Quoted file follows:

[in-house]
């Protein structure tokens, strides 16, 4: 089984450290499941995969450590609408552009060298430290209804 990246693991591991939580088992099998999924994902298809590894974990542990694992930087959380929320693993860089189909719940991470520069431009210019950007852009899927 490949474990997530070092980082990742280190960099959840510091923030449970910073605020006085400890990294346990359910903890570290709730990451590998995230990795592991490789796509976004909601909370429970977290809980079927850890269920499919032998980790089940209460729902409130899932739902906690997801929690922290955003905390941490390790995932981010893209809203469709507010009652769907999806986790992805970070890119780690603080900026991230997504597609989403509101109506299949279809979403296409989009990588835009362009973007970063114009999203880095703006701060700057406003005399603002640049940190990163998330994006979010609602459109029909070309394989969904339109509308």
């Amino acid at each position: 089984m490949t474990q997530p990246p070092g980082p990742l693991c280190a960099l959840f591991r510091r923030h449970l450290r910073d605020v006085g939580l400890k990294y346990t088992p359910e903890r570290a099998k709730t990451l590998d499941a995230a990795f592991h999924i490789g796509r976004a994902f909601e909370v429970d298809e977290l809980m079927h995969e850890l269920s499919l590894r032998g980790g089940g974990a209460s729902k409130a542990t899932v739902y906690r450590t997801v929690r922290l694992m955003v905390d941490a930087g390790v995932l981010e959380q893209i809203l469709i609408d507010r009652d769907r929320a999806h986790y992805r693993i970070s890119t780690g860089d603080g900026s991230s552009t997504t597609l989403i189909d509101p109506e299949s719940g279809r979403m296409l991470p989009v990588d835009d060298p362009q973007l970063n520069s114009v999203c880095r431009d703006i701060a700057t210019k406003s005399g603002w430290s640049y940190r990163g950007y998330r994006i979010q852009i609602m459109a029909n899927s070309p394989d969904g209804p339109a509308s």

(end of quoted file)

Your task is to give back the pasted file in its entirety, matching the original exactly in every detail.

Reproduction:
[in-house]
């Protein structure tokens, strides 16, 4: 089984450290499941995969450590609408552009060298430290209804 990246693991591991939580088992099998999924994902298809590894974990542990694992930087959380929320693993860089189909719940991470520069431009210019950007852009899927 490949474990997530070092980082990742280190960099959840510091923030449970910073605020006085400890990294346990359910903890570290709730990451590998995230990795592991490789796509976004909601909370429970977290809980079927850890269920499919032998980790089940209460729902409130899932739902906690997801929690922290955003905390941490390790995932981010893209809203469709507010009652769907999806986790992805970070890119780690603080900026991230997504597609989403509101109506299949279809979403296409989009990588835009362009973007970063114009999203880095703006701060700057406003005399603002640049940190990163998330994006979010609602459109029909070309394989969904339109509308």
């Amino acid at each position: 089984m490949t474990q997530p990246p070092g980082p990742l693991c280190a960099l959840f591991r510091r923030h449970l450290r910073d605020v006085g939580l400890k990294y346990t088992p359910e903890r570290a099998k709730t990451l590998d499941a995230a990795f592991h999924i490789g796509r976004a994902f909601e909370v429970d298809e977290l809980m079927h995969e850890l269920s499919l590894r032998g980790g089940g974990a209460s729902k409130a542990t899932v739902y906690r450590t997801v929690r922290l694992m955003v905390d941490a930087g390790v995932l981010e959380q893209i809203l469709i609408d507010r009652d769907r929320a999806h986790y992805r693993i970070s890119t780690g860089d603080g900026s991230s552009t997504t597609l989403i189909d509101p109506e299949s719940g279809r979403m296409l991470p989009v990588d835009d060298p362009q973007l970063n520069s114009v999203c880095r431009d703006i701060a700057t210019k406003s005399g603002w430290s640049y940190r990163g950007y998330r994006i979010q852009i609602m459109a029909n899927s070309p394989d969904g209804p339109a509308s």